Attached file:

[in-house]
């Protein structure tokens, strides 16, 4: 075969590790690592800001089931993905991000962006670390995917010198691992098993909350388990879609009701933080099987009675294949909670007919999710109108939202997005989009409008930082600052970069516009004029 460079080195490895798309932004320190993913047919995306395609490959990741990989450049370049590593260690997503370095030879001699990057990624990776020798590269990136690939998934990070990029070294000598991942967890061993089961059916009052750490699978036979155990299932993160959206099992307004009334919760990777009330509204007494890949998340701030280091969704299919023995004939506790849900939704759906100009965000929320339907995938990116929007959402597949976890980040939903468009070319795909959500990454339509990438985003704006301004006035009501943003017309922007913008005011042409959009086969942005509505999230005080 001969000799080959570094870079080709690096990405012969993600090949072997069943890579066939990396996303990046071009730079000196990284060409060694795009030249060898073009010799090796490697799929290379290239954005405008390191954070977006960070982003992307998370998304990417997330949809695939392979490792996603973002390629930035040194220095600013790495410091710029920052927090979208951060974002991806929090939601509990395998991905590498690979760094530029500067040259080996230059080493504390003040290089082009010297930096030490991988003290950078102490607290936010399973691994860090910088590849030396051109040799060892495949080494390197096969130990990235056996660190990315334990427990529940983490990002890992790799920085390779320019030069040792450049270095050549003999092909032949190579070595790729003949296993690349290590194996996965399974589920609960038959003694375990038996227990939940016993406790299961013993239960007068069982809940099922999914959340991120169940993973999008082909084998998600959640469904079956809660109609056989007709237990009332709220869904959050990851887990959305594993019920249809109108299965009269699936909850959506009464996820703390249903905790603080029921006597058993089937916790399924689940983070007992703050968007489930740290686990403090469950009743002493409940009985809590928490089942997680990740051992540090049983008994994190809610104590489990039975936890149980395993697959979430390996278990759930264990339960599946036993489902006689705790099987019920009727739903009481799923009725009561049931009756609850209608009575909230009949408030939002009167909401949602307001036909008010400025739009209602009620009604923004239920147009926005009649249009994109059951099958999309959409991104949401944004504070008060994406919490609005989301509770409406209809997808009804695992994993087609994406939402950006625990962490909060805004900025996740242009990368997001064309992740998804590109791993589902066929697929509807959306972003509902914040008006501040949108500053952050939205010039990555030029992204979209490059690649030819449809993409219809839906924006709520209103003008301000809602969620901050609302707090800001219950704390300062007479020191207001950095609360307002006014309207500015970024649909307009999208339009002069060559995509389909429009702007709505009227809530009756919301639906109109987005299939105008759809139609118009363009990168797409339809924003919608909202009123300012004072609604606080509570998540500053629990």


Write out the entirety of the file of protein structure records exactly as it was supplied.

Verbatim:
[in-house]
């Protein structure tokens, strides 16, 4: 075969590790690592800001089931993905991000962006670390995917010198691992098993909350388990879609009701933080099987009675294949909670007919999710109108939202997005989009409008930082600052970069516009004029 460079080195490895798309932004320190993913047919995306395609490959990741990989450049370049590593260690997503370095030879001699990057990624990776020798590269990136690939998934990070990029070294000598991942967890061993089961059916009052750490699978036979155990299932993160959206099992307004009334919760990777009330509204007494890949998340701030280091969704299919023995004939506790849900939704759906100009965000929320339907995938990116929007959402597949976890980040939903468009070319795909959500990454339509990438985003704006301004006035009501943003017309922007913008005011042409959009086969942005509505999230005080 001969000799080959570094870079080709690096990405012969993600090949072997069943890579066939990396996303990046071009730079000196990284060409060694795009030249060898073009010799090796490697799929290379290239954005405008390191954070977006960070982003992307998370998304990417997330949809695939392979490792996603973002390629930035040194220095600013790495410091710029920052927090979208951060974002991806929090939601509990395998991905590498690979760094530029500067040259080996230059080493504390003040290089082009010297930096030490991988003290950078102490607290936010399973691994860090910088590849030396051109040799060892495949080494390197096969130990990235056996660190990315334990427990529940983490990002890992790799920085390779320019030069040792450049270095050549003999092909032949190579070595790729003949296993690349290590194996996965399974589920609960038959003694375990038996227990939940016993406790299961013993239960007068069982809940099922999914959340991120169940993973999008082909084998998600959640469904079956809660109609056989007709237990009332709220869904959050990851887990959305594993019920249809109108299965009269699936909850959506009464996820703390249903905790603080029921006597058993089937916790399924689940983070007992703050968007489930740290686990403090469950009743002493409940009985809590928490089942997680990740051992540090049983008994994190809610104590489990039975936890149980395993697959979430390996278990759930264990339960599946036993489902006689705790099987019920009727739903009481799923009725009561049931009756609850209608009575909230009949408030939002009167909401949602307001036909008010400025739009209602009620009604923004239920147009926005009649249009994109059951099958999309959409991104949401944004504070008060994406919490609005989301509770409406209809997808009804695992994993087609994406939402950006625990962490909060805004900025996740242009990368997001064309992740998804590109791993589902066929697929509807959306972003509902914040008006501040949108500053952050939205010039990555030029992204979209490059690649030819449809993409219809839906924006709520209103003008301000809602969620901050609302707090800001219950704390300062007479020191207001950095609360307002006014309207500015970024649909307009999208339009002069060559995509389909429009702007709505009227809530009756919301639906109109987005299939105008759809139609118009363009990168797409339809924003919608909202009123300012004072609604606080509570998540500053629990």